Written by David Kellner
With the resurgence of the Star Wars empire (after a somewhat uninspiring prequel series), I am drawn to consider my first experience with the epic, intergalactic world. I was 8 years old, when my father took my brother and I to see the Return of the Jedi at our local elementary school some years after its release. I remember the wonder of the promised world of Ewoks (tenacious little teddy bears for those that have no frame of reference) and Wookiees (non-verbal bipeds with short tempers) and being totally absorbed in the sounds and colors of the big screen.
The movie was nothing short of enrapturing - until the moment that Darth Vader (the preeminent antagonist) appeared on the screen. In that scene, fear consumed me as his mechanical breathe and infamously slotted helmet overcast the seats in the theater. My heart began to race and my muscles constricted as Darth Vader ordered into action his plans for the demise of the Rebel Force.
I noted in that moment my response to the fear that gripped me - to turn away from the screen and bury my face in my dad's shoulder. On first pass, this seems to be an inconsequential response to what was an understandably disconcerting moment for a child. However, on further inspection, I find it holds a meaningful insight in dealing with life and all of it intensities and anxieties.
My fear, or my anxiety, was fueled or dissuaded depending on the object of my attention. As long as my ears were tuned to the rhythmic breathing of Darth Vader and my eyes followed his swaying cape, my fear was solicited. But, if I turned my focus and attention to what was closer within and around me, namely my dads' shoulder, the fear subsided.
The visceral response I noticed is a preparation on the body's part to react to danger. My body responds to the object of my focus. If my senses are tuned to Darth Vader, the unequivocal response of the body is to prepare to run. (We will talk further about this in later posts.) But, if I bring my attention to what immediately surrounds me - the scratchiness of my dad's flannel shirt, the softness of the cushioned seat beneath me, the smell of popcorn from outside the theatre - then I ground myself in the safety of the moment. For in reality, I am not in danger. It only feels like I am.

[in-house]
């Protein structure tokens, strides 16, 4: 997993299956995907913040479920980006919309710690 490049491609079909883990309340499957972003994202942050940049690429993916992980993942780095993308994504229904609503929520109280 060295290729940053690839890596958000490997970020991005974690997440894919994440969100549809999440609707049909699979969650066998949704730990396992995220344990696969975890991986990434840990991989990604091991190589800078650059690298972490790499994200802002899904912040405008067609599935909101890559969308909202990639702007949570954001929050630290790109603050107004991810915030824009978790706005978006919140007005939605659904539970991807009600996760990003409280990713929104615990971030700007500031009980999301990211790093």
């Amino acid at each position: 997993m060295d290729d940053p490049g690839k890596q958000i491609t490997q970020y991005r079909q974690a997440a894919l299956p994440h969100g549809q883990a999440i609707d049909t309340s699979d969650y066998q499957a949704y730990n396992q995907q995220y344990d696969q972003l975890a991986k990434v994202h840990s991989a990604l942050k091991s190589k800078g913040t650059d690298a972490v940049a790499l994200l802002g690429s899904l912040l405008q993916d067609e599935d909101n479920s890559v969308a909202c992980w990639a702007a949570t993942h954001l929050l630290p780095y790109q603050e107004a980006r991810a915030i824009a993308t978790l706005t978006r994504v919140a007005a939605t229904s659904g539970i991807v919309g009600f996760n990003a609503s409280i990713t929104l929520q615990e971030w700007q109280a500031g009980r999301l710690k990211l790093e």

For those that suffer from anxiety and worry (which, by my estimation, is all of us), this is good news. So often, we feel that there is no control over our anxiety, that we are simply puppets cast in its tragic play. However, we DO have control over anxiety, as we exert control over our focus and attention.
Anxieties are sourced in the uncertainty of the future, the imagined responses of others or memories from painful or traumatic experiences. All of theses sources are beyond the scope of a moment, and when they garner our attention, they only increase our worry or fear. In those moments where we are threatened by anxiety, we can draw our attention to what is present within the moment. What do you see, hear, taste, touch and feel? For in turning our attention in these places, we offer comfort to ourselves and ground ourselves in the truth of the moment, where we are not under threat or duress.
We will talk more about how to create this kind of mindfulness for yourself in future posts, but for now, embrace the power you have to turn your focus, to claim the object of your attention.
Published: December 19, 2016